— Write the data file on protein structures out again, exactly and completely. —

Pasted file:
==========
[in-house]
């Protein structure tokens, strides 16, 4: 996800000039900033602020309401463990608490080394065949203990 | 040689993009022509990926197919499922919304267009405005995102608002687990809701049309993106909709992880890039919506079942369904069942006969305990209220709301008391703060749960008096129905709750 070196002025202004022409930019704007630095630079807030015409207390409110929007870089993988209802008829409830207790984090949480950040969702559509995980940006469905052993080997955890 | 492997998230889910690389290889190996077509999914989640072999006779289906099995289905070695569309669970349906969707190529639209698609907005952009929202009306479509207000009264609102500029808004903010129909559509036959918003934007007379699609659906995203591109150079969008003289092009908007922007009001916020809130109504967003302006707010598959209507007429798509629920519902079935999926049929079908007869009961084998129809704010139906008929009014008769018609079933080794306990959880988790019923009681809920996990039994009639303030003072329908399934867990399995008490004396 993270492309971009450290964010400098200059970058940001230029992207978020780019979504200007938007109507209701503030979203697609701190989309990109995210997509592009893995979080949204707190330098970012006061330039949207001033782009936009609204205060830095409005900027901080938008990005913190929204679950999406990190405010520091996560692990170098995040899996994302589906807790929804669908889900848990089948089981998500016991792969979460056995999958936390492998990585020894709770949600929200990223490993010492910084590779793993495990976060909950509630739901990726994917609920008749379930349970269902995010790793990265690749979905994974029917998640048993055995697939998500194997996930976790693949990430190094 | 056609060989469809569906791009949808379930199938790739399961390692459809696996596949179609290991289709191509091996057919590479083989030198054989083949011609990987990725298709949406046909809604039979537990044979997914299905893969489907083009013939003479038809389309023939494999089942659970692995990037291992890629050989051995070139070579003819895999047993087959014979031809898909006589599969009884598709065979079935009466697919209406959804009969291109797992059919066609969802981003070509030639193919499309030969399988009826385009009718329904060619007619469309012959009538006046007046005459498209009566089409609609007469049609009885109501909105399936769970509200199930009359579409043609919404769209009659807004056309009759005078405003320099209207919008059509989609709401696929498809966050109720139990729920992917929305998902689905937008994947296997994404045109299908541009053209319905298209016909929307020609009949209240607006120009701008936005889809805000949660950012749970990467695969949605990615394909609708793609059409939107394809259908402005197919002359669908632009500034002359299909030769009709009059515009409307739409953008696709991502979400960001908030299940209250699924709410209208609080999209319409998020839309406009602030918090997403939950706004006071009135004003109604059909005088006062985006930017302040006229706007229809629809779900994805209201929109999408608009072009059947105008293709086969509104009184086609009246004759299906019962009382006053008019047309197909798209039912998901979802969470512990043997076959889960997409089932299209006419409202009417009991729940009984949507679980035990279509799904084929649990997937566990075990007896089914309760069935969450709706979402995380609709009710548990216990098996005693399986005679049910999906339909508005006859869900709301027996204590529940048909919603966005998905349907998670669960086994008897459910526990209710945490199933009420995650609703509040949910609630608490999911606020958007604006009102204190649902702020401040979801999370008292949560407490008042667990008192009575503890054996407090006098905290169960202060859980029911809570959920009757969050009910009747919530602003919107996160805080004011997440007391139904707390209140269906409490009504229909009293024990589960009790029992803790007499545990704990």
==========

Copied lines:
[in-house]
């Protein structure tokens, strides 16, 4: 996800000039900033602020309401463990608490080394065949203990 | 040689993009022509990926197919499922919304267009405005995102608002687990809701049309993106909709992880890039919506079942369904069942006969305990209220709301008391703060749960008096129905709750 070196002025202004022409930019704007630095630079807030015409207390409110929007870089993988209802008829409830207790984090949480950040969702559509995980940006469905052993080997955890 | 492997998230889910690389290889190996077509999914989640072999006779289906099995289905070695569309669970349906969707190529639209698609907005952009929202009306479509207000009264609102500029808004903010129909559509036959918003934007007379699609659906995203591109150079969008003289092009908007922007009001916020809130109504967003302006707010598959209507007429798509629920519902079935999926049929079908007869009961084998129809704010139906008929009014008769018609079933080794306990959880988790019923009681809920996990039994009639303030003072329908399934867990399995008490004396 993270492309971009450290964010400098200059970058940001230029992207978020780019979504200007938007109507209701503030979203697609701190989309990109995210997509592009893995979080949204707190330098970012006061330039949207001033782009936009609204205060830095409005900027901080938008990005913190929204679950999406990190405010520091996560692990170098995040899996994302589906807790929804669908889900848990089948089981998500016991792969979460056995999958936390492998990585020894709770949600929200990223490993010492910084590779793993495990976060909950509630739901990726994917609920008749379930349970269902995010790793990265690749979905994974029917998640048993055995697939998500194997996930976790693949990430190094 | 056609060989469809569906791009949808379930199938790739399961390692459809696996596949179609290991289709191509091996057919590479083989030198054989083949011609990987990725298709949406046909809604039979537990044979997914299905893969489907083009013939003479038809389309023939494999089942659970692995990037291992890629050989051995070139070579003819895999047993087959014979031809898909006589599969009884598709065979079935009466697919209406959804009969291109797992059919066609969802981003070509030639193919499309030969399988009826385009009718329904060619007619469309012959009538006046007046005459498209009566089409609609007469049609009885109501909105399936769970509200199930009359579409043609919404769209009659807004056309009759005078405003320099209207919008059509989609709401696929498809966050109720139990729920992917929305998902689905937008994947296997994404045109299908541009053209319905298209016909929307020609009949209240607006120009701008936005889809805000949660950012749970990467695969949605990615394909609708793609059409939107394809259908402005197919002359669908632009500034002359299909030769009709009059515009409307739409953008696709991502979400960001908030299940209250699924709410209208609080999209319409998020839309406009602030918090997403939950706004006071009135004003109604059909005088006062985006930017302040006229706007229809629809779900994805209201929109999408608009072009059947105008293709086969509104009184086609009246004759299906019962009382006053008019047309197909798209039912998901979802969470512990043997076959889960997409089932299209006419409202009417009991729940009984949507679980035990279509799904084929649990997937566990075990007896089914309760069935969450709706979402995380609709009710548990216990098996005693399986005679049910999906339909508005006859869900709301027996204590529940048909919603966005998905349907998670669960086994008897459910526990209710945490199933009420995650609703509040949910609630608490999911606020958007604006009102204190649902702020401040979801999370008292949560407490008042667990008192009575503890054996407090006098905290169960202060859980029911809570959920009757969050009910009747919530602003919107996160805080004011997440007391139904707390209140269906409490009504229909009293024990589960009790029992803790007499545990704990």